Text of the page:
The behavior of tape-trading pro wrestling fans provides a useful case study to further understand fan proselytizing and archiving. These activities are key ways fans grow media properties and brands. The model of proselytism explored here builds on theories we have previously written about in the ethnography of a Boston-area college residence hall, "No Room for Pack Rats: Media Consumption and the College Dorm." That study examines the pivotal role sharing media plays in recruiting new fans, exploring the way the most active fans that stockpile and share content often see themselves as ambassadors for the product.
For decades, professional wrestling has been surrounded by a group of ardent fans seeking deeper engagement than just watching the weekly television show or going to the local arena. In earlier years, these more active fans formed social links across the country to trade news about the wrestling shows from their "territory," at a time when each region of the country had its own dominant wrestling promoter and roster of stars. The VCR drastically changed the way these social links operated. Instead of trading results and accounts of wrestling from their territory, fans started trading tapes, enabling the most involved fans to see not only their local stars but also the most popular wrestlers from around the US and even the world. Fans began archiving weekly shows, sharing the footage with new fans they met and cataloging footage before many promoters realized the value of old content.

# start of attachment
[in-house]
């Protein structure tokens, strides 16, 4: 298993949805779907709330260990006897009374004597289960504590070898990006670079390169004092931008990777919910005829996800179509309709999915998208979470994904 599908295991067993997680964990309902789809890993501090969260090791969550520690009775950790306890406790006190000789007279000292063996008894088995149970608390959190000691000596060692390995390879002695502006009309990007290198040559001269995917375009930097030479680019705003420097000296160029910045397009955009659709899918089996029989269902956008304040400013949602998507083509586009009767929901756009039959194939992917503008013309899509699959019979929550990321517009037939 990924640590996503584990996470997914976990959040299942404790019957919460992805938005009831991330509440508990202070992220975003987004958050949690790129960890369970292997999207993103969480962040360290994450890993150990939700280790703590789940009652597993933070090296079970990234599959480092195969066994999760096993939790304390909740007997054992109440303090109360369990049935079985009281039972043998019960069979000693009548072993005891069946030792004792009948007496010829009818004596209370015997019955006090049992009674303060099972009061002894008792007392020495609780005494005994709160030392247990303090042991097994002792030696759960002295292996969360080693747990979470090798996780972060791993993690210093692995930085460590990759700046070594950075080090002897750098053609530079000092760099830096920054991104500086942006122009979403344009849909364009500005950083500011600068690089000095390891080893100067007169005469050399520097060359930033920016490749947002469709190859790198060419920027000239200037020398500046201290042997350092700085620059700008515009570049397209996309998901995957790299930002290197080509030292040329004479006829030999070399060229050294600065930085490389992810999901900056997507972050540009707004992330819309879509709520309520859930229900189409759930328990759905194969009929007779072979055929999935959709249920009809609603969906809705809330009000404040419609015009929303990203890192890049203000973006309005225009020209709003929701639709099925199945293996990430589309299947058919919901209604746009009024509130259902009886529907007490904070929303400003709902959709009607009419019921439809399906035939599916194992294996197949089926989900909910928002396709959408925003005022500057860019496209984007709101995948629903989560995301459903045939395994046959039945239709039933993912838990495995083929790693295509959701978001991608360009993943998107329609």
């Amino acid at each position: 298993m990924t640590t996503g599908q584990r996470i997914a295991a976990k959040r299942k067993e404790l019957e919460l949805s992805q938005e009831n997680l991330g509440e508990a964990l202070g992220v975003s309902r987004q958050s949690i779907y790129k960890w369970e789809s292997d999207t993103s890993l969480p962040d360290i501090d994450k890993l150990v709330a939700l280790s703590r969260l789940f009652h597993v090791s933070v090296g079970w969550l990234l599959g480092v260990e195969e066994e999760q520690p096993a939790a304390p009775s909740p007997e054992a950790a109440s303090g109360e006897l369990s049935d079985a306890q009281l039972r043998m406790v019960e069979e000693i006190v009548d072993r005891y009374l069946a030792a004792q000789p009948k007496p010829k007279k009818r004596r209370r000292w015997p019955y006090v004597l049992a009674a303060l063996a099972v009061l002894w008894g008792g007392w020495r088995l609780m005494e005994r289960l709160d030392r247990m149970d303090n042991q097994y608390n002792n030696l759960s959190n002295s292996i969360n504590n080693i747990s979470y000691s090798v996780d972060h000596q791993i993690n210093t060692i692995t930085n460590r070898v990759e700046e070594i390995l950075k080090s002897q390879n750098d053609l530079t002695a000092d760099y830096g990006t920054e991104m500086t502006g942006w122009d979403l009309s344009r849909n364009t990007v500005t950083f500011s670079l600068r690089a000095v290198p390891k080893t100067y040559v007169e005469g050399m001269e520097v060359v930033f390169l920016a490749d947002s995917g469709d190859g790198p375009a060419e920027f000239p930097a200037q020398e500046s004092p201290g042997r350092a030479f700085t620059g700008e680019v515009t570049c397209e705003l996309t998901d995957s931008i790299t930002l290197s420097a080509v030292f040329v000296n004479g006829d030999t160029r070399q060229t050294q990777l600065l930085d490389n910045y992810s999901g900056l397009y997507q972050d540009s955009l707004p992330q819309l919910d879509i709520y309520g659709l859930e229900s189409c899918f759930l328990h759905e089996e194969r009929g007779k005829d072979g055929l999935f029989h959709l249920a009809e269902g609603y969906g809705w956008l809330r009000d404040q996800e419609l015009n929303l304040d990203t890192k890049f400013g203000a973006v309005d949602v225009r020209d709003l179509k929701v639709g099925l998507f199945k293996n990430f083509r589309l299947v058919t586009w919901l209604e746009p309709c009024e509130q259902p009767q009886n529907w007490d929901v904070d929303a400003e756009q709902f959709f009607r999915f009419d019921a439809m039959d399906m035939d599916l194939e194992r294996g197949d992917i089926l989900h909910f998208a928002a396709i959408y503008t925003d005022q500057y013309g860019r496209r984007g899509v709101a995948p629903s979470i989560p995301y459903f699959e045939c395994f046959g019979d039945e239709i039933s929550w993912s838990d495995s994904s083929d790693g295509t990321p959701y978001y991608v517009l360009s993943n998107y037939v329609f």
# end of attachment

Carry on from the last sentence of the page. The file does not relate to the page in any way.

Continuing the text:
This forthcoming case study builds on recommendations media companies identify, legitimize, and empower fan proselytism. In addition, this study looks at the value content holders, advertisers, and networks can derive from activating fan desires for content from archives. It explores the way World Wrestling Entertainment used long tail economics to monetize fan desires for wrestling content.
The study will provide insights into why fans trade copyrighted material and how all aspects of the media industry could learn from the more benevolent aspects of these activities, even while prosecuting blatant media piracy. Further, this case study will examine how content providers could balance monetizing content from the archives with continuing to allow fans the autonomy to use that content to recruit new fans and deepen others' relationships with the media property.